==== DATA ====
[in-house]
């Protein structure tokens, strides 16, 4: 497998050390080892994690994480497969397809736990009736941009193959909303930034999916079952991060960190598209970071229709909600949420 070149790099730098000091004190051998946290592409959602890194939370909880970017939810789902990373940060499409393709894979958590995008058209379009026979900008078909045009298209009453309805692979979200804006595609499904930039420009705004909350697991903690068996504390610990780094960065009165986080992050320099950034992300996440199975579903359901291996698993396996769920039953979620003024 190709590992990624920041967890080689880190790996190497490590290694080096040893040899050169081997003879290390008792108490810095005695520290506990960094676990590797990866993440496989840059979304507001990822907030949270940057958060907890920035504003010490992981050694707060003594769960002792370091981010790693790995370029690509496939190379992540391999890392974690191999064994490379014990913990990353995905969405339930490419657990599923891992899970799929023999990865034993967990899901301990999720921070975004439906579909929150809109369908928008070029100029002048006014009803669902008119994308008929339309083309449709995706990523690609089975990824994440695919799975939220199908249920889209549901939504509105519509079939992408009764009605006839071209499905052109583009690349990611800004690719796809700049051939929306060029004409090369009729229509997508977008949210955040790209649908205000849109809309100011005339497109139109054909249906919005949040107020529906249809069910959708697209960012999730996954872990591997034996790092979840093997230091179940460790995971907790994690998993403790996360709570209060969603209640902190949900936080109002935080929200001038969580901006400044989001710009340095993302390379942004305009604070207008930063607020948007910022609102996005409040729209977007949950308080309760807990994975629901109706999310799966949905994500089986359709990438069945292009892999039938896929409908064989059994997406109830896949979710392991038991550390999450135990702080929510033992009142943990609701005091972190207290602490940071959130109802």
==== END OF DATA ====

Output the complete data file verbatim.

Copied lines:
[in-house]
């Protein structure tokens, strides 16, 4: 497998050390080892994690994480497969397809736990009736941009193959909303930034999916079952991060960190598209970071229709909600949420 070149790099730098000091004190051998946290592409959602890194939370909880970017939810789902990373940060499409393709894979958590995008058209379009026979900008078909045009298209009453309805692979979200804006595609499904930039420009705004909350697991903690068996504390610990780094960065009165986080992050320099950034992300996440199975579903359901291996698993396996769920039953979620003024 190709590992990624920041967890080689880190790996190497490590290694080096040893040899050169081997003879290390008792108490810095005695520290506990960094676990590797990866993440496989840059979304507001990822907030949270940057958060907890920035504003010490992981050694707060003594769960002792370091981010790693790995370029690509496939190379992540391999890392974690191999064994490379014990913990990353995905969405339930490419657990599923891992899970799929023999990865034993967990899901301990999720921070975004439906579909929150809109369908928008070029100029002048006014009803669902008119994308008929339309083309449709995706990523690609089975990824994440695919799975939220199908249920889209549901939504509105519509079939992408009764009605006839071209499905052109583009690349990611800004690719796809700049051939929306060029004409090369009729229509997508977008949210955040790209649908205000849109809309100011005339497109139109054909249906919005949040107020529906249809069910959708697209960012999730996954872990591997034996790092979840093997230091179940460790995971907790994690998993403790996360709570209060969603209640902190949900936080109002935080929200001038969580901006400044989001710009340095993302390379942004305009604070207008930063607020948007910022609102996005409040729209977007949950308080309760807990994975629901109706999310799966949905994500089986359709990438069945292009892999039938896929409908064989059994997406109830896949979710392991038991550390999450135990702080929510033992009142943990609701005091972190207290602490940071959130109802």